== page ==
There are several editions of THE EVIL DEAD available on DVD, most of which come from the wonderful folks at Anchor Bay. Most are of great quality and offer beautifully restored digital transfers of this cult classic. The best discs also include feature commentaries from Raimi and Campbell."
Widescreen & Full-screen
(5 out of 5 stars)
"This is one of the greatest horror films ever made. Some people may find the special effects work primitive by todays standards, but for a low-budget film as this is they are excellent and charged with a weirdly supernatural energy; something one never sees today in the big production horror films.However, this review is mainly going to be about the picture format. Evil Dead was filmed in 16mm, which is a full-screen format, not widescreen.
BEWARE of the so called "widescreen" versions: Book of the Dead Limited Edition, and the other editions from Anchor Bay. Nothing has been added to sides of the picture to make it wider; instead the top and bottom of the film have been cut away to make it look like a modern theatre film. Instead of more, you actually gett less. In some parts of the movie this makes an important differance; in the close-ups of faces, parts like the chins are now gone (...); other important details also disappear, like when the trap-door in the floor opens and we look down into the cellar, the lower edge of the opening is gone, so we don't see the entrance in its whole.The full-screen version is still available, with excellent picture quality, in the Elite Entertainment edition."
A classic horror film. A must for collectors!
aaron wittenberg | 07/23/2000
(5 out of 5 stars)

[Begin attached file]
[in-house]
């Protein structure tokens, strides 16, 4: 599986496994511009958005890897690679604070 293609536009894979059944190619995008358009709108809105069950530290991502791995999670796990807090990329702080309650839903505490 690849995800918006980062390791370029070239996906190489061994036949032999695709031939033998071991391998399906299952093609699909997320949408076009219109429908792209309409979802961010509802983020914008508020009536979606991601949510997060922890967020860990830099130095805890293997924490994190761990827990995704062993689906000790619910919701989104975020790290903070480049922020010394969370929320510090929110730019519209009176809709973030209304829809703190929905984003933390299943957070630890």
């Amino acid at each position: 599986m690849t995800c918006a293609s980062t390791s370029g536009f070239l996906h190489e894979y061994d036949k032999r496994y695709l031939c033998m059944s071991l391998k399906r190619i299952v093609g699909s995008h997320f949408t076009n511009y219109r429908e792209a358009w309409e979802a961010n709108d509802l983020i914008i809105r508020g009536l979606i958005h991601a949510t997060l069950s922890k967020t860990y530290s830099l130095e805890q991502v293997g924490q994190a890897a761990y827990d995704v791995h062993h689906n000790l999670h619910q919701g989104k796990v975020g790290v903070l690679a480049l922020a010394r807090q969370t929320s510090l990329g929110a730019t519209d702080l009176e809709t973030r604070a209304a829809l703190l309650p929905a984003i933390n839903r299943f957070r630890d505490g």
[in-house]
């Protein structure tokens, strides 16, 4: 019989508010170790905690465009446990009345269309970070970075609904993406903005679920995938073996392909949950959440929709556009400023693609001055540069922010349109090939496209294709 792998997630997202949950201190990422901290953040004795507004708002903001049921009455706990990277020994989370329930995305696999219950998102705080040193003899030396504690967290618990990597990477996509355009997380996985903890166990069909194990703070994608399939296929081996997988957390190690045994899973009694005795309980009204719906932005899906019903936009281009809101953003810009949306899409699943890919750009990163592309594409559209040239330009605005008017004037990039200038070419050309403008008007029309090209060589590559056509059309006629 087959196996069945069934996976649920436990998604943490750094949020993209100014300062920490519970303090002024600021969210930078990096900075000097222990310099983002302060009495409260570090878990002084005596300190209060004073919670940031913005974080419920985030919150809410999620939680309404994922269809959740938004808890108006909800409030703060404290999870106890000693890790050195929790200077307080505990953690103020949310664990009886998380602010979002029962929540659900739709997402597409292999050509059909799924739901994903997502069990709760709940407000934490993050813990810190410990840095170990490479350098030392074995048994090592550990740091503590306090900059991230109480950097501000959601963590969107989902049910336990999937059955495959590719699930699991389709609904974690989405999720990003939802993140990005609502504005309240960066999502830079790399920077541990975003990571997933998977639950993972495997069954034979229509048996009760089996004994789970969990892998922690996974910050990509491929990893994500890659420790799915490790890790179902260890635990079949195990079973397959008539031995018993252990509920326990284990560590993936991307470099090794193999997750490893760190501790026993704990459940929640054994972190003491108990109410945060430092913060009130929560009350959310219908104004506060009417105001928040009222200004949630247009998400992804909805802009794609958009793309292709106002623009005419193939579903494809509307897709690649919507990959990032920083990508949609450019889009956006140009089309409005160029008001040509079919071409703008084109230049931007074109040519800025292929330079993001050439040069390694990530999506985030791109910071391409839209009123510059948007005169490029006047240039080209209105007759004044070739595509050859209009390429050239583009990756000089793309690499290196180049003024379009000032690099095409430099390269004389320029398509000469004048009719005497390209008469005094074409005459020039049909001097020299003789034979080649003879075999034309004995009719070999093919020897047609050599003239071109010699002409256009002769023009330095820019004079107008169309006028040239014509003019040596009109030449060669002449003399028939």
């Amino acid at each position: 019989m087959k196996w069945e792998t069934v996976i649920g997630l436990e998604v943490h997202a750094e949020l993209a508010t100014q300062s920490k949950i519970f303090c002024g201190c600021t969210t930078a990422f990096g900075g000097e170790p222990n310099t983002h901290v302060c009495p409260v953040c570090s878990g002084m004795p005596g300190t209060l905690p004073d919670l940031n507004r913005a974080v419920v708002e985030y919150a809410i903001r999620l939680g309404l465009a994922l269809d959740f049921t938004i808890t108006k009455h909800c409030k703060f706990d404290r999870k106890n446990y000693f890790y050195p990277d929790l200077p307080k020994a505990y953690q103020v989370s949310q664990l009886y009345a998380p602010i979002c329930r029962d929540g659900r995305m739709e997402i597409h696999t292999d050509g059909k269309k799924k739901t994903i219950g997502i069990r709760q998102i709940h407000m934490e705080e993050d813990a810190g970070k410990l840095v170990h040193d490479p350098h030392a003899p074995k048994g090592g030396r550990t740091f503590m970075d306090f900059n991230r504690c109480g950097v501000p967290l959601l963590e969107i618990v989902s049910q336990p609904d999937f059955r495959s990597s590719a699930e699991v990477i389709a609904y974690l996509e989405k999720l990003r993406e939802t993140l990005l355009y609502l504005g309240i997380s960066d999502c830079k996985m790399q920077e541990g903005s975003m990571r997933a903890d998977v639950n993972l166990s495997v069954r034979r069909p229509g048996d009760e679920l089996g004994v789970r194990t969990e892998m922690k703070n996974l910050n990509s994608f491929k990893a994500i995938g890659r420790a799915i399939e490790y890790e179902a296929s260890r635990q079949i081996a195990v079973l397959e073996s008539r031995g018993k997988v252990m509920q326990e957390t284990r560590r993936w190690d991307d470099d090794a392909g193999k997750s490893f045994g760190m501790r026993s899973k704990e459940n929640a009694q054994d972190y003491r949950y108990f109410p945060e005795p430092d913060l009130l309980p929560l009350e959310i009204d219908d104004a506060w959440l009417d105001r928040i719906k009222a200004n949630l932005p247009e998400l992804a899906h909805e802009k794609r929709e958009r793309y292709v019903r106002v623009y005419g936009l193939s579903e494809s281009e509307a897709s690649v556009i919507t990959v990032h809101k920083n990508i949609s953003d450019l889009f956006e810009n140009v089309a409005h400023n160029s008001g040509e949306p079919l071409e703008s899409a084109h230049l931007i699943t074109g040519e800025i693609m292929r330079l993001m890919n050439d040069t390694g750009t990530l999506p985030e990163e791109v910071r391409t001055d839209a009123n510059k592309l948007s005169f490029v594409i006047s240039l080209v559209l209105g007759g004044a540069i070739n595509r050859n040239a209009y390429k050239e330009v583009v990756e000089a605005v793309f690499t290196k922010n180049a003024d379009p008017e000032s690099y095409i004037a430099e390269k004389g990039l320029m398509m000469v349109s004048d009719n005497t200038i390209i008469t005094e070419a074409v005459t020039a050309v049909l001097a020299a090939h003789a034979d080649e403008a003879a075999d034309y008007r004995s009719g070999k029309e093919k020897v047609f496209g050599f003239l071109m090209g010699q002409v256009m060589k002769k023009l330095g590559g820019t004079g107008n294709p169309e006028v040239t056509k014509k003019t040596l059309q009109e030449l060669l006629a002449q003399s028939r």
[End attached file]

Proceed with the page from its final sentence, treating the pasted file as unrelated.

"I spent some time trying to find this edition. You can find the Anchor Bay copy all over, but it is VERY lacking in features.This DVD cost me as much as the collectors edition of The Thing, but it is SO worth it.The bonus features include roughly 20 minutes of RAW behind the scenes footage. You can see the markings on the film go past the projector, no music, very basic. But it's very interesting to watch. In fact, many of the actors comments are left in.Also, they include dozens and dozens of pictures. Some are just ok, others are pretty interesting. The theatrical trailer is a little different too. I've never seen that one before.First, my biggest complaint is there is no wide screen version. Maybe wide screen versions didn't exist in 1982, I have no idea.You can select two types of commentary. Sam Raimi and Robert Tapert, or Bruce Campbell. Let me just say that I was very, very disappointed with Sam and Robert. They might as well have not even bothered. During the ENTIRE movie, you could just about fit BOTH of their feedback on a single sheet of paper. Worthless. At times they would go over 5 minutes with no comments. Doesn't that totally defeat the purpose? Both men are very quiet. I wish Elite would have just scrapped them altogether. I am very glad I didn't buy it for their commentary.Bruce, on the other hand, gave EXCELLENT commentary. Just about every single scene he gives detail. He shows you mistakes, tells you how scenes were filmed, how far apart they were, and so much more information. In fact, I learned more about Evil Dead from his commentary than from ALL the fan sites combined. He did an outstanding job telling us how they filmed it.On with the DVD, I can't imagine someone reading these reviews who hasn't seen it. My guess is that most readers will just want to know what the DVD has to offer. If you want selection, get the Elite version. The Anchor Bay version has virtually nothing on it.The special effects look a little more fake on DVD, but I think just about everyone knows they were very low budget. Still, the blood and guts hit home. This is an excellent late night, weekend or whatever horror flick. Not for the weak, even with the low budget special effects.As most readers will know, Evil Dead set a standard for its extreme use of blood and guts, bodily dismemberment, acts of killing, and demonic disfigurement.The Elite version costs more than the Anchor Bay version, but if you are a TRUE Evil Dead fan, get the Elite copy. It is far superior. You will be VERY glad you did.Did you know they shot in at least 3 different locations? Hal and Sarah (actors) were not their real names? Betsy Bakers character had several stand ins? That there was no cellar in the actual cabin? That many of the back to back scenes were actually filmed 6 month (or years) apart? Well, you'll find out."